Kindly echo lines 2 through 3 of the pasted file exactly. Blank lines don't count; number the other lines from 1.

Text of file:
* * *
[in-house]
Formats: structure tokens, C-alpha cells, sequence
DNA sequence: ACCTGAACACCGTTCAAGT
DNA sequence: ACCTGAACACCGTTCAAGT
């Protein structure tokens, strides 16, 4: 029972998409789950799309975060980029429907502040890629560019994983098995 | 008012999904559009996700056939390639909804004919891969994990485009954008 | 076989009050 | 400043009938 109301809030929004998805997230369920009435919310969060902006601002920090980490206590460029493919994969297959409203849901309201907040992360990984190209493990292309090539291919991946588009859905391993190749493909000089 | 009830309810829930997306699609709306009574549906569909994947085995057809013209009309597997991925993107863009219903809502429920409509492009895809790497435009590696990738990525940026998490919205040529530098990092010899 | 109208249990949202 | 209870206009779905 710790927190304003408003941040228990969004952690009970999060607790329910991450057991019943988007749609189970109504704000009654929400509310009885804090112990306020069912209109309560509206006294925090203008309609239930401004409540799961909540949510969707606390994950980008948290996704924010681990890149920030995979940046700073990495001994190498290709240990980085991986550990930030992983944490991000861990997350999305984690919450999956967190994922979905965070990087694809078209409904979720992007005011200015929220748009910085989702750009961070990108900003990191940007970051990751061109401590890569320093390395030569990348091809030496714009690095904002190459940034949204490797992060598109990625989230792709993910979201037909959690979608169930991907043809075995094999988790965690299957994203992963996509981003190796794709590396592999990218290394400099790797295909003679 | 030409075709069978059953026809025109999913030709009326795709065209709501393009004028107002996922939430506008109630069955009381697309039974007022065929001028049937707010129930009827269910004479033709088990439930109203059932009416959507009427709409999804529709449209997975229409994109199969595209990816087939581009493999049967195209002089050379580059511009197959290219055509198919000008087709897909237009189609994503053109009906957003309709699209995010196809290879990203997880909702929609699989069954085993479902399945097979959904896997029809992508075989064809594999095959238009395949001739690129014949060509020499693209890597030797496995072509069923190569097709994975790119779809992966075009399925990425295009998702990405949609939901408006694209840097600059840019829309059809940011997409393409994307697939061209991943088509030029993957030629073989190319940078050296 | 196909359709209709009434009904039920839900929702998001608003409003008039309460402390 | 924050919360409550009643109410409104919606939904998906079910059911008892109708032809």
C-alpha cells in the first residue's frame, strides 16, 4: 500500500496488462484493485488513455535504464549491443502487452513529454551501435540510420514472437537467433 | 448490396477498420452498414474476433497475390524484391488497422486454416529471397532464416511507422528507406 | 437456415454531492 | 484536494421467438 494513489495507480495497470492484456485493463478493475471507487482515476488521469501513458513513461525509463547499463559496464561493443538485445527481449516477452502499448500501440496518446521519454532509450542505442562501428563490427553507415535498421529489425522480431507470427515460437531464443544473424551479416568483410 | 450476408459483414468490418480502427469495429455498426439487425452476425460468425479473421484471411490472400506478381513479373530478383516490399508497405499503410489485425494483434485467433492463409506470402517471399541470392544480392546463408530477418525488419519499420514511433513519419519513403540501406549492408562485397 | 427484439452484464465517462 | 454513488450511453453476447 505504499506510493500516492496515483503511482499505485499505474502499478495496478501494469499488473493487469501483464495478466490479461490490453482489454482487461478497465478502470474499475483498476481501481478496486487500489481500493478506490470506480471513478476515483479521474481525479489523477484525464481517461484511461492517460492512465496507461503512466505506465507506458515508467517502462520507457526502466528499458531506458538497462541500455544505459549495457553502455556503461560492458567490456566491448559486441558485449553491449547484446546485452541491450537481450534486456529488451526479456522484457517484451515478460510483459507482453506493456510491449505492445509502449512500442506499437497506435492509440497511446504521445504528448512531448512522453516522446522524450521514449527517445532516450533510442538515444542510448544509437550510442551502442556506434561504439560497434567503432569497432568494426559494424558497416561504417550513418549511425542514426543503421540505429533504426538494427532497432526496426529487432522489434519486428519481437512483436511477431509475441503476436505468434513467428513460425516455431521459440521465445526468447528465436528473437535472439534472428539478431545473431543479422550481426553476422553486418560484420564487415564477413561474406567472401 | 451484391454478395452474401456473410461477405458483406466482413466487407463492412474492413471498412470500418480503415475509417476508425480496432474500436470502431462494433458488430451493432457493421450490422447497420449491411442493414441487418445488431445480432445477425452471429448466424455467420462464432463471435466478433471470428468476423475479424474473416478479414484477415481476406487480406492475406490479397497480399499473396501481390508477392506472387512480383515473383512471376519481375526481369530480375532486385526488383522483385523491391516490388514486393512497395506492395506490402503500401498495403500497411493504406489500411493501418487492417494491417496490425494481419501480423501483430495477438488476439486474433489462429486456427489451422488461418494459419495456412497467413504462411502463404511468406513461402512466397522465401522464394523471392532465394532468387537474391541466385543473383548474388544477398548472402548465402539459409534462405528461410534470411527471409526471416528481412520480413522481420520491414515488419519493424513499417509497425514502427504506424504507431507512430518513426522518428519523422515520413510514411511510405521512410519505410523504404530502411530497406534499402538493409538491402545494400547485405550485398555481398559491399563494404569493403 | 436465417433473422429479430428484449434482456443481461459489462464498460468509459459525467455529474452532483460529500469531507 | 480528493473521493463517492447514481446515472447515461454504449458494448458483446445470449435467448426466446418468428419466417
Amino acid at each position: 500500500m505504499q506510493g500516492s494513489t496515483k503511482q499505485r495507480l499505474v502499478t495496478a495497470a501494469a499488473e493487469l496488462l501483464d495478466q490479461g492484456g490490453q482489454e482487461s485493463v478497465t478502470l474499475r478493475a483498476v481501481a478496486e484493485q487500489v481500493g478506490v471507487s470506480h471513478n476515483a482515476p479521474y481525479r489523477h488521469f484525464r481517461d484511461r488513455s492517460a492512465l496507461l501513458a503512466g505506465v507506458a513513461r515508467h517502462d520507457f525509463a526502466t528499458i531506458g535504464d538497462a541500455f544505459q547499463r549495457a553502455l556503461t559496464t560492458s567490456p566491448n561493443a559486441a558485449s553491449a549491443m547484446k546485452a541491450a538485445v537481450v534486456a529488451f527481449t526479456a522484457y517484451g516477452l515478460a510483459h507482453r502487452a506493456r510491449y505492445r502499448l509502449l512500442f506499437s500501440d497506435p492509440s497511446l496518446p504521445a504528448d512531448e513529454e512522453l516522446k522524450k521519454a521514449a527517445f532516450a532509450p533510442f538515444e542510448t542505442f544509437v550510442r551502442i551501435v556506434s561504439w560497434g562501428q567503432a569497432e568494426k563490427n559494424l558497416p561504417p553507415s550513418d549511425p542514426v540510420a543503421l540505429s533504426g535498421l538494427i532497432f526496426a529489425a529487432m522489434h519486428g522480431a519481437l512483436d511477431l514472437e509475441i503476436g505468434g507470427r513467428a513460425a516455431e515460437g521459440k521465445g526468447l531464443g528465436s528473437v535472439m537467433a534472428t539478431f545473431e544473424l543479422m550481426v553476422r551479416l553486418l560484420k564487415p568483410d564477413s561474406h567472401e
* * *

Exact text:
Formats: structure tokens, C-alpha cells, sequence
DNA sequence: ACCTGAACACCGTTCAAGT